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In this week’s Torah portion, Hukkat, Israel is given an interesting law. We are commanded to give a perfectly red cow, slaughter it in front of the kohen, or priest, who then does the usual blood sprinkling for offerings. Then, in front of him, the entire cow is burnt to bits. Then, another person who is tahor, gathers the ashes, sets them aside in a tahor place, and those ashes are used to make other people tahor.
Without getting too far into what tamei and tahor really mean (usually people define them respectively as impure and pure, but they really mean, unable to come before God in the precincts of the sanctuary, and is not a commentary on one’s cleanliness), here’s the curious thing. Everyone who touches this cow, these ashes – from the kohen, to the one who burns it, to the one who gathers the ashes (and who must start out as tahor), all of them, are made unfit for the Temple by what they do.
But why? Although this section is one that a large number of notable commentators express their puzzlement over, or simply say that the mitzvah here is simply to teach obedience, in the wake of this week’s racist murders in Charleston (and the wider wake of Baltimore, Ferguson, and so many more), I actually find myself somewhat less puzzled than I might have been at other times: It doesn’t matter whether it is our hand that has brought death about. In fact, it doesn’t even need to be our actions that have directly been involved. It’s enough that we are part of the system that brings us into contact with it: kohen, korban (sacrifice), collection of ashes. All of us are unfit to enter the Temple precincts. Not until there is no need for any further sin offering — not for the people of the community, not for those who have been directly involved, not for those who simply watch afterwards, in horror — until the community as a whole is fit, all of us are touched by the sin.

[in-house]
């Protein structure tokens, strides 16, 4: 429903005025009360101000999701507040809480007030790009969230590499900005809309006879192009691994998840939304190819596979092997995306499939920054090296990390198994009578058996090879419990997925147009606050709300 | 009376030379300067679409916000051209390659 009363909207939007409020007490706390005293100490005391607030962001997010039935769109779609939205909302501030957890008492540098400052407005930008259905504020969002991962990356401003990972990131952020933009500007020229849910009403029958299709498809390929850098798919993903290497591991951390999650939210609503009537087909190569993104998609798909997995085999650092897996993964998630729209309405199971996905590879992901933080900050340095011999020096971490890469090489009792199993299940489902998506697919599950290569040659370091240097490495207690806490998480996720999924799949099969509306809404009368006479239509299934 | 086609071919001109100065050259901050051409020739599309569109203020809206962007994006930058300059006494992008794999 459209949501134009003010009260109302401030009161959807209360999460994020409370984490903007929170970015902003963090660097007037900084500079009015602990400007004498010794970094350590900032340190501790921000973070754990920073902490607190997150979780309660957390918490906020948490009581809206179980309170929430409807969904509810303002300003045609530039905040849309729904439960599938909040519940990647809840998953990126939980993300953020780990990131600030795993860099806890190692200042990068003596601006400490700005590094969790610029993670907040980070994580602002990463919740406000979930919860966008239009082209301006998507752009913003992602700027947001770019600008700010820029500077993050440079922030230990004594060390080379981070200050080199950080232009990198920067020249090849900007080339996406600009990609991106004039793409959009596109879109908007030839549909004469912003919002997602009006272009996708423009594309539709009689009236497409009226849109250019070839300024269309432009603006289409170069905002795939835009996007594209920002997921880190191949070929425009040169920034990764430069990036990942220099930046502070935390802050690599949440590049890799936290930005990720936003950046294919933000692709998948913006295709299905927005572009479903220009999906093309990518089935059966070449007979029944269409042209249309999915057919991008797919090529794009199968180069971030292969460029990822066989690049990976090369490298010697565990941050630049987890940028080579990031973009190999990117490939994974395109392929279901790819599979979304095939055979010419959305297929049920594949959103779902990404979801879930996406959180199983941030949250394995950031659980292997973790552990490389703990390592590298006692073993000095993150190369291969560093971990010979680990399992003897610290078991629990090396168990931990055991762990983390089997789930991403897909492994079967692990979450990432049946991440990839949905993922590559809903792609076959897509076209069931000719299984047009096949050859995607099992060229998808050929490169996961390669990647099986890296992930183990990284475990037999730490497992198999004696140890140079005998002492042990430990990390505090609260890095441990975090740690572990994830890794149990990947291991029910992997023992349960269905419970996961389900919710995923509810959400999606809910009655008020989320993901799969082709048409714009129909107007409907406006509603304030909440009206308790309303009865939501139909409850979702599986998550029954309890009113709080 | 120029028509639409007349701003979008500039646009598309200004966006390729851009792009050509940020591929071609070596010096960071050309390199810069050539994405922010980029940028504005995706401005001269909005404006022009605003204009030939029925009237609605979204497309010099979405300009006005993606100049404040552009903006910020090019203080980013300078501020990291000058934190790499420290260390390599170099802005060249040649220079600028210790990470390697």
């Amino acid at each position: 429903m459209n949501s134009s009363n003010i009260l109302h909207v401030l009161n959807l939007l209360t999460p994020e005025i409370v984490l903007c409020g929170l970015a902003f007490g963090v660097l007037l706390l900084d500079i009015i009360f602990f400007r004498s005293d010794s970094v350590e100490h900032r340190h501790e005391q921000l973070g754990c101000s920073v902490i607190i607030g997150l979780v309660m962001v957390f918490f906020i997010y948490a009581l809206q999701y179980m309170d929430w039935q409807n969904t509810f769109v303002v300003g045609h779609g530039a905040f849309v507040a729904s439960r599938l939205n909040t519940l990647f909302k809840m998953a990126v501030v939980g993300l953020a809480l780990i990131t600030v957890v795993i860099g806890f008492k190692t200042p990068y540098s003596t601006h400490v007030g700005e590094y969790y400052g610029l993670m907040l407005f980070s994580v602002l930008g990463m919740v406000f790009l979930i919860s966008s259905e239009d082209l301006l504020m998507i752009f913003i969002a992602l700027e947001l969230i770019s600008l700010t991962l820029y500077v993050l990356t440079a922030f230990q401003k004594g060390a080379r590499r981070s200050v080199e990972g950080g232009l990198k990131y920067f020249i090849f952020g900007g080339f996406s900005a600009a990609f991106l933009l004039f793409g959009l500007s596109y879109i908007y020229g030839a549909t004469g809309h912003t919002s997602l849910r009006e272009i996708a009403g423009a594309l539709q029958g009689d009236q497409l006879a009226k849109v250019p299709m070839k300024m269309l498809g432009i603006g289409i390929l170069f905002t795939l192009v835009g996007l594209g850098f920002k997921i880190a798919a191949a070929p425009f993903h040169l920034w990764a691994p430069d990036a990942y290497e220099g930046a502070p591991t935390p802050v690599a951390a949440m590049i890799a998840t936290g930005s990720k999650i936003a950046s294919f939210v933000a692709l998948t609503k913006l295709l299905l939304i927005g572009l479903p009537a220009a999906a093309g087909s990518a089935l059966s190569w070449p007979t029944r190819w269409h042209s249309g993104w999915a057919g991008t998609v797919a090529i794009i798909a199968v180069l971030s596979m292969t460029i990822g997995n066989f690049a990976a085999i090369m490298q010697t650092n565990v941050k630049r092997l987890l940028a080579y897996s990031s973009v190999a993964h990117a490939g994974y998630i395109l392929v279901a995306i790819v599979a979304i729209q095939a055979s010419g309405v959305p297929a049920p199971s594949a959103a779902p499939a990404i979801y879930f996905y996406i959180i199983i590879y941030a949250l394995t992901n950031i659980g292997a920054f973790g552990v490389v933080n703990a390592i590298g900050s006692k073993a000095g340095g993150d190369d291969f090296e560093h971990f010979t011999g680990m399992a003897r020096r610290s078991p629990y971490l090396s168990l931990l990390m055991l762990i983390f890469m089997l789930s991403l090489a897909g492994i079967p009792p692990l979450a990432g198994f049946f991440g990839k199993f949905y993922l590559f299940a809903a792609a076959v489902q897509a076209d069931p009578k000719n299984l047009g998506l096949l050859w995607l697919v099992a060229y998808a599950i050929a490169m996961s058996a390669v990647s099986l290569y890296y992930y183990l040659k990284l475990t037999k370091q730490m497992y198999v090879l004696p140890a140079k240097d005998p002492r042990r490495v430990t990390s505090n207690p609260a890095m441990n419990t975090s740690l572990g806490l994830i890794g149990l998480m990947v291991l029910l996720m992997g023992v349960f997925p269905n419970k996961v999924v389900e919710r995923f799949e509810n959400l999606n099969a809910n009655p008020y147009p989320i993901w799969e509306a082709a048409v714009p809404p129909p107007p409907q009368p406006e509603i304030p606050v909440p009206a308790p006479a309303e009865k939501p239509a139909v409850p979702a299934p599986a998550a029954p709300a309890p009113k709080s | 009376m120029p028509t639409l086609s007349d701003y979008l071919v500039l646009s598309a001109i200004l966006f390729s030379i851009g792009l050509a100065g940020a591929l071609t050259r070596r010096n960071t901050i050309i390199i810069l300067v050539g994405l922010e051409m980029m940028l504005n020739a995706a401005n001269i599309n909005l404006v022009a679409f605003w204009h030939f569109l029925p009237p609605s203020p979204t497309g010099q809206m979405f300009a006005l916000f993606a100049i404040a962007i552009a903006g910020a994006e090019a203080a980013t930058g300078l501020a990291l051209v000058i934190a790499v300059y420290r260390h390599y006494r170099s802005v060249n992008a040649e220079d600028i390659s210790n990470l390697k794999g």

This motif will be repeated in about two months in the Torah portion Parshat Shoftim, with the ritual of the eglah arufah – the sacrifice made when a murder victim is found between two towns and the murderer is unknown. There, too, the communities are not exempt, and not innocent, and must make an atonement – they did not do what was necessary to protect not only their own, but also the stranger nearby.
We, too, are guilty. We are guilty that we have not curbed gun violence, even though we have good data about what it would take to do so. We are guilty of racism, and not speaking enough about it when it is not we who are threatened. We are guilty of allowing “us” and “them,” to exist as categories in our heads, and in the world.
And though our planet is so filled with ashes that by rights we should not be able to breathe, there is no red heifer to purify us.
Pronounced: MITZ-vuh or meetz-VAH, Origin: Hebrew, commandment, also used to mean good deed.
Pronunced: TORE-uh, Origin: Hebrew, the Five Books of Moses.